During seminars in the Baclaran shrine about the icon of Our Mother of Perpetual Help, we asked the participants: “Who is the perpetual help?” Immediately they would answer with great conviction, “Mary, of course!” But then we’ll repeat the question. And this time, we’ll rephrase the question: “Mary is the Mother of perpetual help, so who is the perpetual help?” Then they would think for a while and stare at us intriguingly.
We use this question as a take-off point to a deeper study of the icon and the role of Mary. Mary is Our Mother of Perpetual Help. Mary is the mother of the source of perpetual help which is her son Jesus. As in the icon, Mary is she who points to the way—Jesus Christ. True devotion to Mary leads us to following Jesus. Mary in the icon, presents Jesus as the path towards salvation. Indeed, in the icon, Jesus is the true Perpetual Help. Mary’s role is to announce to us our central calling–to follow Jesus.
In today’s gospel of the 24th Sunday in ordinary time, Jesus directly asked his disciples,
“Who do you say that I am?”
Simon Peter said in reply,
“You are the Christ, the Son of the living God.”
“And so I say to you, you are Peter, and upon this rock I will build my church.”
Peter’s confession is the rock foundation of our Christian life. Without confessing Jesus the Christ as God of our lives, everything we say and do, all our rituals and sacraments will amount to nothing. Christianity is not just a set of obligation, religion or a list of commandments but, first and foremost, a relationship with Jesus. As Pope Benedict XVI said:
“Being Christian is not the result of an ethical choice or a lofty idea, but the encounter with an event, a person, which gives life a new horizon and a decisive direction.”
To have a relationship with Jesus, however, is not just to have a friendly relationship or a sweet spiritual relationship with Jesus. Like Peter, what many Christians dread to know is that relationship with Jesus entails suffering and even denial of oneself.
“Whoever wishes to come after me must deny himself,
take up his cross, and follow me.
For whoever wishes to save his life will lose it,
but whoever loses his life for my sake
and that of the gospel will save it.”
Peter did not understand this at first, thinking that believing in Jesus as the Messiah could come without the need for suffering. Jesus has to correct him, albeit bluntly, and teach him God’s standard: Christian life amounts to carrying one’s cross in the footsteps of Jesus.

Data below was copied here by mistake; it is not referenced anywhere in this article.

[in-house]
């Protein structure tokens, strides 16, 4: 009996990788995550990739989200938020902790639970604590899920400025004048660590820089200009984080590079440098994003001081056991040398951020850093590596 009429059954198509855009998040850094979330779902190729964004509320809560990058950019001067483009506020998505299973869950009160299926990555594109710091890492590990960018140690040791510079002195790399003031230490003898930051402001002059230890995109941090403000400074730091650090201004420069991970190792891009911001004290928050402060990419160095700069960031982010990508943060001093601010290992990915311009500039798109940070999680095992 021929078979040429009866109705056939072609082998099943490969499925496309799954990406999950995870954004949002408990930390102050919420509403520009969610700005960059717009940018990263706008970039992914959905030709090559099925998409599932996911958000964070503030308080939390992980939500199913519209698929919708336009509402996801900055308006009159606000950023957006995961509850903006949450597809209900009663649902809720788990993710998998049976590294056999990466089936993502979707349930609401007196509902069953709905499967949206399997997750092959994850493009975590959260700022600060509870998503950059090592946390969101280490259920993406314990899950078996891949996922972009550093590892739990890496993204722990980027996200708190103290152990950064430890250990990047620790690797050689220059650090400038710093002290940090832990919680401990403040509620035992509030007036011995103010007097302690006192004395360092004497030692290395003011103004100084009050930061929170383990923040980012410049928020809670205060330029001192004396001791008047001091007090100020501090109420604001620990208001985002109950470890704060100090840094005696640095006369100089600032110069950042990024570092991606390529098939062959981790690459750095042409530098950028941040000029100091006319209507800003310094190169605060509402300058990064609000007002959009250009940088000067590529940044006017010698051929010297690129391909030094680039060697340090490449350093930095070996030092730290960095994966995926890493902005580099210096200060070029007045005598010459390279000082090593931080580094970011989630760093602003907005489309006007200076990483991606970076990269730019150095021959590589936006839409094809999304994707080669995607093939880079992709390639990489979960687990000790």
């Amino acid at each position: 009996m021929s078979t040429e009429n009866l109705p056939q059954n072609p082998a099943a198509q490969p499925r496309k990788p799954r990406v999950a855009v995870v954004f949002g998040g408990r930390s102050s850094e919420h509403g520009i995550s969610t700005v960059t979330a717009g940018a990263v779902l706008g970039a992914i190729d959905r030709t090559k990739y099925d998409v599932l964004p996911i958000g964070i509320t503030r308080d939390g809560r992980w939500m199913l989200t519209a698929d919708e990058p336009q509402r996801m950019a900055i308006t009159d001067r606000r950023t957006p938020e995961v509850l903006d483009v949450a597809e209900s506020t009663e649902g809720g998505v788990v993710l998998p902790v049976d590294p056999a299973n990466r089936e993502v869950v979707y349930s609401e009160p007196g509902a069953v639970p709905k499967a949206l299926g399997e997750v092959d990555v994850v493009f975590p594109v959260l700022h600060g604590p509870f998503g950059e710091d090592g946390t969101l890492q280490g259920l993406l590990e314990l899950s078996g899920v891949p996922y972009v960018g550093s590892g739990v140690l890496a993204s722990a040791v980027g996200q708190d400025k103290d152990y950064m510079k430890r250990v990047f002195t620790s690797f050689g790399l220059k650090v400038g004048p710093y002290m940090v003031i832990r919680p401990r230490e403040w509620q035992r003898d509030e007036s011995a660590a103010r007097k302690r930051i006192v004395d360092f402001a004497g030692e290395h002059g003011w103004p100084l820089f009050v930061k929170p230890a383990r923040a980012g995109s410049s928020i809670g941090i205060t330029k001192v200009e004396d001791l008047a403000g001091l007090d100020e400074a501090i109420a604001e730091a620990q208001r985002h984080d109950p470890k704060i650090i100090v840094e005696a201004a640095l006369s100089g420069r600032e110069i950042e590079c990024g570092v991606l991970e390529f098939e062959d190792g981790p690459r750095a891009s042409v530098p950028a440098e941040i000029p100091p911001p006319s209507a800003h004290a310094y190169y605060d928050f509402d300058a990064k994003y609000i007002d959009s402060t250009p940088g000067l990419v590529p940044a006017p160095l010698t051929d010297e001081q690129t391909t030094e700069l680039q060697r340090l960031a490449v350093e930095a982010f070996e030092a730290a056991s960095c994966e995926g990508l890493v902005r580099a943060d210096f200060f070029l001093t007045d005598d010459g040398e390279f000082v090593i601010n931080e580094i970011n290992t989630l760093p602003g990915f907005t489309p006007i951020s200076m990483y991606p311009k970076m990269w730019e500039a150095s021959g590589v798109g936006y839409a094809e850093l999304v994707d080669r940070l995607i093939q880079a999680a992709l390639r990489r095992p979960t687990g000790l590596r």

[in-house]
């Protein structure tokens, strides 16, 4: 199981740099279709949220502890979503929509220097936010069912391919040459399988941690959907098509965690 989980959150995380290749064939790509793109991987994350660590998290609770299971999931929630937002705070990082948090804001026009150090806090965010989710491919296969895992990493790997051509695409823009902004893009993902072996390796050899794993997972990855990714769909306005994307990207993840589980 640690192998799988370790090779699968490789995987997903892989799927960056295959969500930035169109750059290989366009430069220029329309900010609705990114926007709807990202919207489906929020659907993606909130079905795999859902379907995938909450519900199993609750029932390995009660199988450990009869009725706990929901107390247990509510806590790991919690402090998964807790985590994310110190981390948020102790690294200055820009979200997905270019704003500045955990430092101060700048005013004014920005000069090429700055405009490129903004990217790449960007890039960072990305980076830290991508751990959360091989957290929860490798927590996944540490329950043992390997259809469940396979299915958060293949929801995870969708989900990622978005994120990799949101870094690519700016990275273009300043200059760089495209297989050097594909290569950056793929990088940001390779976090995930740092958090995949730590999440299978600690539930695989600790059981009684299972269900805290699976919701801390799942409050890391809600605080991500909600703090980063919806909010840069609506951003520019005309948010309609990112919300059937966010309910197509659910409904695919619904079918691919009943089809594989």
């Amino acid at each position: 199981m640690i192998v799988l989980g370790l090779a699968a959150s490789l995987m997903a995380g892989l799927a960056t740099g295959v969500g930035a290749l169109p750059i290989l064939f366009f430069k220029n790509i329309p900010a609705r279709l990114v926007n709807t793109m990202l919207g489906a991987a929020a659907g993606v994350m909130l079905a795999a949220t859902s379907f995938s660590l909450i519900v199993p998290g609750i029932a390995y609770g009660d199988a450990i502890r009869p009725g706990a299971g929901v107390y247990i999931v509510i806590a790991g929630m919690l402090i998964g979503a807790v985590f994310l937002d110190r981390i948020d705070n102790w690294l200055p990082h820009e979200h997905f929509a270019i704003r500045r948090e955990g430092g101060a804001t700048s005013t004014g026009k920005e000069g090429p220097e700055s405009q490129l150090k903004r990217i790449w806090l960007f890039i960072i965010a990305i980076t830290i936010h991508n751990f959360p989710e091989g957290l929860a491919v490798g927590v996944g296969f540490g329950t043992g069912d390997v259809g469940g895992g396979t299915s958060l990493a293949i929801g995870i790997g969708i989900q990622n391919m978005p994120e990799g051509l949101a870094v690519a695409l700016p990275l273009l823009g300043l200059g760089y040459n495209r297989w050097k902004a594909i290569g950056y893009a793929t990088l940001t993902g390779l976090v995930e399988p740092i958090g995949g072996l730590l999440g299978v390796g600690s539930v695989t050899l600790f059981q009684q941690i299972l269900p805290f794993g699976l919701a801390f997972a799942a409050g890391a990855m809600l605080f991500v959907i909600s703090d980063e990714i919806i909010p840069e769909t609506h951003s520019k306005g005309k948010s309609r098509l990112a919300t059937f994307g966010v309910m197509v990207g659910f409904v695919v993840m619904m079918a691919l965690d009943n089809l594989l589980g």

Then Peter took him aside and began to rebuke him.
At this he turned around and, looking at his disciples,
rebuked Peter and said, “Get behind me, Satan.
You are thinking not as God does, but as human beings do.”
The suffering demanded by our confession of Jesus as “the Christ, the Son of the living God” is articulated in the First Reading by the prophet Isaiah. The first reading comes from the third song of the Servant of Yhwh, the “Suffering Servant.”
I have not rebelled, have not turned back.
I gave my back to those who beat me,
my cheeks to those who plucked my beard. …
The Lord God is my help; who will prove me wrong?
The suffering servant modeled Jesus’ response to Peter’s confession; explaining to Peter that to be the Christ means
“the Son of Man must suffer greatly
and be rejected by the elders, the chief priests, and the scribes,
and be killed,
and rise after three days.”
The second reading from the letter of James explicate further that to have a relationship with Jesus is not just an exclusive and loving relationship with Jesus–me and my sweet Jesus but a loving relationship with others especially the poor and the most abandoned. Relationship with Jesus is not just professing faith in Jesus but also practising it. The practice of the faith is the performance of deeds that benefit those in need. As the letter of James expounds,
What good is it, my brothers and sisters,
if someone says he has faith but does not have works?
Can that faith save him?
If a brother or sister has nothing to wear
and has no food for the day,
and one of you says to them,
“Go in peace, keep warm, and eat well, ”
but you do not give them the necessities of the body,
what good is it?
So also faith of itself,
if it does not have works, is dead.
It took a while before Peter fully understood the true meaning of confessing Jesus as the Christ. When Jesus called Peter, Jesus was well aware of the many faults and flaws of Peter. Despite his weaknesses, Peter stayed with Jesus until the end. Indeed, he became a rock of faith. Peter’s being rock comes from the strength he received from God:
“Blessed are you, Simon son of Jonah.
For flesh and blood has not revealed this to you,
but my heavenly Father.”
Like Peter, we fear, we vacillate, and we try to escape from the mission of Jesus. But like Peter, if we rely on God’s grace beyond our capacities, we can truly confess Jesus as the Christ, in word and in deed. Like Peter we will truly experience the fullness of life despite the suffering it entails.
 Pope Benedict XVI, Deus Caritas Est (“God is Love”), 1.